A. Standard of Review

         Although federal convictions are ordinarily final, an individual who is in custody pursuant to a federal sentence may file a motion to vacate his conviction or sentence under 28 U.S.C. § 2255. Such a motion will be granted only if "the sentence was imposed in violation of the Constitution or laws of the United States," the "court was without jurisdiction to impose such sentence," the "sentence was in excess of the maximum authorized by law," or the sentence "is otherwise subject to collateral attack." 28 U.S.C. § 2255(a). The burden is on the movant to establish the claimed error by a preponderance of the evidence. See Miller v. United States. 261 F.2d 546, 547 (4th Cir. 1958) (per curiam).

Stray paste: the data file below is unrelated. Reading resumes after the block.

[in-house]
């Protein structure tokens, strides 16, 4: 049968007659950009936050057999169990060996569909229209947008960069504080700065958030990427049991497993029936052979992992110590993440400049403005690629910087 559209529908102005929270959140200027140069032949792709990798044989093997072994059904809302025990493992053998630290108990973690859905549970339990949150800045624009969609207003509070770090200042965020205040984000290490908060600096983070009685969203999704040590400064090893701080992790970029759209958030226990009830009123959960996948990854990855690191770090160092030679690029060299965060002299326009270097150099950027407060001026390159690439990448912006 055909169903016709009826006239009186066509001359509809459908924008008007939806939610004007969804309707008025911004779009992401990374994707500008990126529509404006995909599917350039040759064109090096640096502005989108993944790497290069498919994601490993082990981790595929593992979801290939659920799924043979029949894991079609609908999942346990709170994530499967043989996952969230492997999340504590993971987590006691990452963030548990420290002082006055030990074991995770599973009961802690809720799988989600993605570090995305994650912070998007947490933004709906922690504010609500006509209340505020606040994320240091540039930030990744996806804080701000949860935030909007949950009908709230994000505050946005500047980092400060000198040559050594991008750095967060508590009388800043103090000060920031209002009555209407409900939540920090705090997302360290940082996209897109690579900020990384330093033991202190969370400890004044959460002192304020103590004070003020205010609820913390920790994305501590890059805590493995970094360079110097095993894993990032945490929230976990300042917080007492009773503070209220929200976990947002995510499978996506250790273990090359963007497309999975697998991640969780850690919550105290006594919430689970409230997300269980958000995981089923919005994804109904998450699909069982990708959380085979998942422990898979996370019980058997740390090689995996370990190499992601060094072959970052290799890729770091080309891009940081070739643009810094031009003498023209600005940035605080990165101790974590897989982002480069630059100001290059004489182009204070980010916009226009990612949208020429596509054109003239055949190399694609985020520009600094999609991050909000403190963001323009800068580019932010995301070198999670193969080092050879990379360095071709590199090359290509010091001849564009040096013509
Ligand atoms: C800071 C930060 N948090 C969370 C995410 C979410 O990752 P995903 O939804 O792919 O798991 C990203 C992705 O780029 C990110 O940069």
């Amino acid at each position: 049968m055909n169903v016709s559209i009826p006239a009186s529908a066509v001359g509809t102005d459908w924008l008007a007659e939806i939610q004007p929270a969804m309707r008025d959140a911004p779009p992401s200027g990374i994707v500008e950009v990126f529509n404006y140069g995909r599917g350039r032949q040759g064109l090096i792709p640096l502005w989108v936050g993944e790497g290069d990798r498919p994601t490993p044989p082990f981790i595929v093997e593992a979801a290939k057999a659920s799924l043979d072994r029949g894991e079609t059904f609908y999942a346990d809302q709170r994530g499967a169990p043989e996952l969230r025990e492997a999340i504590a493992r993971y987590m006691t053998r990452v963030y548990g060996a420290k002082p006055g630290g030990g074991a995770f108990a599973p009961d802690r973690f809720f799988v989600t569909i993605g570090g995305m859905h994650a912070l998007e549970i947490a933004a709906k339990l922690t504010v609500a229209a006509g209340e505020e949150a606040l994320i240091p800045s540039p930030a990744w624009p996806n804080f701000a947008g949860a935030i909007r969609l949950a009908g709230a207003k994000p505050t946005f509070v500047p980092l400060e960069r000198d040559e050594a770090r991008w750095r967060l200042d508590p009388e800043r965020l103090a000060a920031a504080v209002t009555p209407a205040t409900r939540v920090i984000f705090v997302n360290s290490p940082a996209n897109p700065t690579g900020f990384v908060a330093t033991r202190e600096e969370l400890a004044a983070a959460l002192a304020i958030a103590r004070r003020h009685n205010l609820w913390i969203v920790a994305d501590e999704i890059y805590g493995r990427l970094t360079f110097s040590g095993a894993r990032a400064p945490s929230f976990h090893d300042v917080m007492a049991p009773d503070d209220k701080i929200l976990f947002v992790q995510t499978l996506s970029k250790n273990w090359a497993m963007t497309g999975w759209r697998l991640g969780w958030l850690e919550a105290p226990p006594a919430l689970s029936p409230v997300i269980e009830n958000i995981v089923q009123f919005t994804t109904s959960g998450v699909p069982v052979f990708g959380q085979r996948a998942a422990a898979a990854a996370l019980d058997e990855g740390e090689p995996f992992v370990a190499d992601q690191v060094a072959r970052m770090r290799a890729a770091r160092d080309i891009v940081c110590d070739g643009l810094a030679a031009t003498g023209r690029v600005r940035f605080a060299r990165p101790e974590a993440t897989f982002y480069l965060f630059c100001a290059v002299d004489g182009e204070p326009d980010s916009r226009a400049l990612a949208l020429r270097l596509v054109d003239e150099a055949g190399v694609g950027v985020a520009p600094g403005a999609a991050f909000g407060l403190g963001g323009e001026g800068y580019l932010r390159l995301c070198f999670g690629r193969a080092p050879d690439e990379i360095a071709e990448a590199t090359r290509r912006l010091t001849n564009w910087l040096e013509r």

B. Analysis

         1. Second or Successive $ 2255 Motion

         In general, before a defendant can file a second or successive motion for relief under § 2255, the motion must be certified by the appropriate court of appeals to contain either "newly discovered evidence that, if proven and viewed in light of the evidence as a whole, would be sufficient to establish by clear and convincing evidence that no reasonable factfinder would have found the movant guilty of the offense" or "a new rule of constitutional law, made retroactive to cases on collateral review by the Supreme Court, that was previously unavailable." 28 U.S.C. § 2255(h). Although the current motion is Ramos's second motion under § 2255, he did not obtain an ...